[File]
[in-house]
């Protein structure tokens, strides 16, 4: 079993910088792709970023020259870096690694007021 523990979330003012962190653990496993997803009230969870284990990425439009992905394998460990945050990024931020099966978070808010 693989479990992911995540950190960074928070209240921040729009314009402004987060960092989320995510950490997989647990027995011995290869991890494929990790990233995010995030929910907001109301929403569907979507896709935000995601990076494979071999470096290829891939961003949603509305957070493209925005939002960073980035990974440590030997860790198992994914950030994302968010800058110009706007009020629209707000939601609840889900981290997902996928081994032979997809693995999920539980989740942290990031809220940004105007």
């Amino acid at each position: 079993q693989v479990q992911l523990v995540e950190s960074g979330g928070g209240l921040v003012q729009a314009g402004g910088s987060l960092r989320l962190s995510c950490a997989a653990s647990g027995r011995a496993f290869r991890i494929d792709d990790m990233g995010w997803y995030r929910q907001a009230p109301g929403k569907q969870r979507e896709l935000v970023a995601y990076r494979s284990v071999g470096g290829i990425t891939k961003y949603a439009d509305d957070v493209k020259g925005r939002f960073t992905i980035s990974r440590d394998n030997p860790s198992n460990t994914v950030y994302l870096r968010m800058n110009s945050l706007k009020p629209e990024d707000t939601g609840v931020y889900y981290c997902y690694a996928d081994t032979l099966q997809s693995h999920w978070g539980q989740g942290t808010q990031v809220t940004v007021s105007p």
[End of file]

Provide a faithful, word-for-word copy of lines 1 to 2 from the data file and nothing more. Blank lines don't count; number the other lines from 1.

[in-house]
């Protein structure tokens, strides 16, 4: 079993910088792709970023020259870096690694007021 523990979330003012962190653990496993997803009230969870284990990425439009992905394998460990945050990024931020099966978070808010 693989479990992911995540950190960074928070209240921040729009314009402004987060960092989320995510950490997989647990027995011995290869991890494929990790990233995010995030929910907001109301929403569907979507896709935000995601990076494979071999470096290829891939961003949603509305957070493209925005939002960073980035990974440590030997860790198992994914950030994302968010800058110009706007009020629209707000939601609840889900981290997902996928081994032979997809693995999920539980989740942290990031809220940004105007």